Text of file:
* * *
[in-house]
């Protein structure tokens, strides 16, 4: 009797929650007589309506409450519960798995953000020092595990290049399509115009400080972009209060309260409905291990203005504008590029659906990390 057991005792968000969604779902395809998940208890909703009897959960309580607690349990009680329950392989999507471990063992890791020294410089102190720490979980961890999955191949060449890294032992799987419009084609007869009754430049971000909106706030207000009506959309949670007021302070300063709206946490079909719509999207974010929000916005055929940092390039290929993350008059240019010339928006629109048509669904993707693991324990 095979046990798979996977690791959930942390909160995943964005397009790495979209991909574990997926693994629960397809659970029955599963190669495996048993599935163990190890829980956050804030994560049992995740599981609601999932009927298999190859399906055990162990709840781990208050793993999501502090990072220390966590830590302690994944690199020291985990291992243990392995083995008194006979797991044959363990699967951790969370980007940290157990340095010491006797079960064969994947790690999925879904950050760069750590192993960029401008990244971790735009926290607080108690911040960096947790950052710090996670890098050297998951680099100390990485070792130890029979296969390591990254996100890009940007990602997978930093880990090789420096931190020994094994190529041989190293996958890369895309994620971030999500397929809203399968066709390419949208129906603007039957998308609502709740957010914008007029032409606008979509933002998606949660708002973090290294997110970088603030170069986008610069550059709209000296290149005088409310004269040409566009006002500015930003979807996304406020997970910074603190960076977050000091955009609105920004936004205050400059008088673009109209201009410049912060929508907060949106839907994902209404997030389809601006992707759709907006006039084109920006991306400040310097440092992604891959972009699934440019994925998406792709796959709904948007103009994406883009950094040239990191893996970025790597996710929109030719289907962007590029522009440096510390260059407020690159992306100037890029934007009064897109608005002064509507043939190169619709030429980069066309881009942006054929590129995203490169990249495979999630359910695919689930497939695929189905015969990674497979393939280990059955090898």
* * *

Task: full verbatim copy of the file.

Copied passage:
[in-house]
């Protein structure tokens, strides 16, 4: 009797929650007589309506409450519960798995953000020092595990290049399509115009400080972009209060309260409905291990203005504008590029659906990390 057991005792968000969604779902395809998940208890909703009897959960309580607690349990009680329950392989999507471990063992890791020294410089102190720490979980961890999955191949060449890294032992799987419009084609007869009754430049971000909106706030207000009506959309949670007021302070300063709206946490079909719509999207974010929000916005055929940092390039290929993350008059240019010339928006629109048509669904993707693991324990 095979046990798979996977690791959930942390909160995943964005397009790495979209991909574990997926693994629960397809659970029955599963190669495996048993599935163990190890829980956050804030994560049992995740599981609601999932009927298999190859399906055990162990709840781990208050793993999501502090990072220390966590830590302690994944690199020291985990291992243990392995083995008194006979797991044959363990699967951790969370980007940290157990340095010491006797079960064969994947790690999925879904950050760069750590192993960029401008990244971790735009926290607080108690911040960096947790950052710090996670890098050297998951680099100390990485070792130890029979296969390591990254996100890009940007990602997978930093880990090789420096931190020994094994190529041989190293996958890369895309994620971030999500397929809203399968066709390419949208129906603007039957998308609502709740957010914008007029032409606008979509933002998606949660708002973090290294997110970088603030170069986008610069550059709209000296290149005088409310004269040409566009006002500015930003979807996304406020997970910074603190960076977050000091955009609105920004936004205050400059008088673009109209201009410049912060929508907060949106839907994902209404997030389809601006992707759709907006006039084109920006991306400040310097440092992604891959972009699934440019994925998406792709796959709904948007103009994406883009950094040239990191893996970025790597996710929109030719289907962007590029522009440096510390260059407020690159992306100037890029934007009064897109608005002064509507043939190169619709030429980069066309881009942006054929590129995203490169990249495979999630359910695919689930497939695929189905015969990674497979393939280990059955090898």